Geography Students Aid Monadnock Conservancy Effort
Keene State alum Rick Brackett ’07 led nearly 25 Keene State geography students and two staff members on a hunt for changes to a parcel Keene conservation land Thursday afternoon in order to explain just what he and Monadnock Conservancy do and give them a chance to test their nature-navigating skills.
Professor of Geography Chris Cusack’s Sustainability Planning class took to the woods last week with compasses and maps to assist in the annual visit by the Monadnock Conservancy group. The practice included studying a map of the area, confirming the maps boundaries and visually assessing that the area, under a conservation easement, was not being used improperly.
“In geography we try to get them out as much as we possibly can. Geography’s about travel and getting outdoors as much as you can, and I can show them things; I can show them photographs or a video, but there’s nothing like real-world experience. Real outdoor experience is worth multiple lectures. They’ll remember this more than they’ll ever remember sitting in a classroom writing some words down,” said Dr. Cusack. “Several of these students are thinking about going into city planning and going into conservation planning, and we’ve had students working with Rick in the past as interns so this type of activity can give them a taste of what those occupations entail.”
The Monadnock Conservancy monitors between 15,000 and 20,000 acres of conservation land in New Hampshire, and Brackett said that a good amount of his job is checking to make sure that the conservation land under protection is being used properly.
“We’re looking for evidence of changes to the property from year to year. We do annual visits to our properties and things we’re hoping that we don’t see are residential, commercial or industrial development,” said Brackett. “Things that we do like to see are wildlife habitats, clean water and good forestry technique.”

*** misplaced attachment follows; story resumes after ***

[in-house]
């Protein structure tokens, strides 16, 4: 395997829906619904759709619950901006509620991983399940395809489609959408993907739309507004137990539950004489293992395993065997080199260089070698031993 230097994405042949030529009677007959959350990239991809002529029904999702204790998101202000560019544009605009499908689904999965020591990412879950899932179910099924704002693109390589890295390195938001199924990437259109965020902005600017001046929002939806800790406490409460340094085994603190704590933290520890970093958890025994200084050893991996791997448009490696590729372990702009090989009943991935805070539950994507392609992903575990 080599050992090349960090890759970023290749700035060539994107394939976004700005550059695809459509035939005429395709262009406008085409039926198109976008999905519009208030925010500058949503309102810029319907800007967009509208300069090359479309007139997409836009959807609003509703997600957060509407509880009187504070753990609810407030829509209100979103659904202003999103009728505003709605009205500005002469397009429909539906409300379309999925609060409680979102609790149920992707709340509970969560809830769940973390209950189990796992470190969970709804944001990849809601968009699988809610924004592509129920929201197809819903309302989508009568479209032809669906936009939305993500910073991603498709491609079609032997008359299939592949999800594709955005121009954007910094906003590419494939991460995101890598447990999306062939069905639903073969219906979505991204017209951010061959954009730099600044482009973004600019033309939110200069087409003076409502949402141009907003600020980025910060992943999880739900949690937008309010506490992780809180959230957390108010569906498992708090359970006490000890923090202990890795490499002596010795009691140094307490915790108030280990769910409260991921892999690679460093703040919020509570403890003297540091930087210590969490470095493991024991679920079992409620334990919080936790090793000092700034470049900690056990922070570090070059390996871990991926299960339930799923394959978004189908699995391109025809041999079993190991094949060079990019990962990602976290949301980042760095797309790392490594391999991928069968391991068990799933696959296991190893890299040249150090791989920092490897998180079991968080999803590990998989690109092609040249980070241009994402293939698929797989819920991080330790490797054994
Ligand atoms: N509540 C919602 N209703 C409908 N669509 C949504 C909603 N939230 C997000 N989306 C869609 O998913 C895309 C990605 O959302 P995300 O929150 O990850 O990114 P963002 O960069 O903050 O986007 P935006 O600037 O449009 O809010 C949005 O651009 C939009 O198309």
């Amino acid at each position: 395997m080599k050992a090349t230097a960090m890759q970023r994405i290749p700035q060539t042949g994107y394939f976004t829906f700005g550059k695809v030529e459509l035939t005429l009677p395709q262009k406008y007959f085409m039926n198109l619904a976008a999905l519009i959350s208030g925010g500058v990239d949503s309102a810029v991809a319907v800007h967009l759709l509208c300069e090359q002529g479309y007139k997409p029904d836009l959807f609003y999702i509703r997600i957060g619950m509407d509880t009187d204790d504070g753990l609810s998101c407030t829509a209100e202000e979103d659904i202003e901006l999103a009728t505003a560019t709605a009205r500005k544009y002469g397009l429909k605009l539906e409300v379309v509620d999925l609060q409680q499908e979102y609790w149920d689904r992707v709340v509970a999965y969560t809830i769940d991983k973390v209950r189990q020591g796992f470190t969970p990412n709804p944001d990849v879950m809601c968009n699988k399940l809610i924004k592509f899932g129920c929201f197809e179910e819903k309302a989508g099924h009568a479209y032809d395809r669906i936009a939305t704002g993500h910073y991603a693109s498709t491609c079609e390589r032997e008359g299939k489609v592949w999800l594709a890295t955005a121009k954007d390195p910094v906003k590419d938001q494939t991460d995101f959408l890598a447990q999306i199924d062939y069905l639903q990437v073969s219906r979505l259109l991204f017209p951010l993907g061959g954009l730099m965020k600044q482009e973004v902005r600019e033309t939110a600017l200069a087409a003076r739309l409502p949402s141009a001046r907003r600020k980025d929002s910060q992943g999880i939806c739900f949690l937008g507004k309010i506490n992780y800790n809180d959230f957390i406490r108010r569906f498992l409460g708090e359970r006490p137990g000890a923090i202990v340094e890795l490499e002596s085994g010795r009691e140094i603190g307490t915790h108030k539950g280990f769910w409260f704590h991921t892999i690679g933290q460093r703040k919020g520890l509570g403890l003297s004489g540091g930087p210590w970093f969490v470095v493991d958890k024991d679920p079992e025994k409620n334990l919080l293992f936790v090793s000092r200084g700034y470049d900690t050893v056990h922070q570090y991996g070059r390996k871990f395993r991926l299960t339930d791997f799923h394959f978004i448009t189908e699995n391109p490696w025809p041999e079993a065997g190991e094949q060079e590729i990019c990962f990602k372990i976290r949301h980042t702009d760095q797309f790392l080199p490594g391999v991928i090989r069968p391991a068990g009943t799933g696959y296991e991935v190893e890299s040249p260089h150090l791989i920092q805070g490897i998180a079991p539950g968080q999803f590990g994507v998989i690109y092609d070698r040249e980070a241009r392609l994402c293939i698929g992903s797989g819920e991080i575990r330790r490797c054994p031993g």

With a major in geography and a minor in geology, Brackett has been working to help conserve the Monadnock’s region’s resources since he graduated. “When I was at Keene State I learned the skills we’re using today like map work, good compass skills, and GIS skills,” he said. “Dr. Cusack was a professor of mine and what we’re doing today is about a quarter of my job description—which today is navigating the boundaries of a conservation property and making sure that the terms of the conservation easement are being upheld.”
Even though the process of navigating the property was slow going and noticeably more muddy than a classroom, the students said they came away feeling as though they had been given the ability to test some of the skills that they learn in class.
“I think it’s definitely a beneficial experience and getting to know people that you can network with professionally in the future. I always think that being outside is more effective for learning, especially for someone like me where this is what I want to do,” said Shauna Sousa ’17. “Field experiences like this are really important because it gives a look at what real jobs are instead of just sitting in the classroom learning about them.”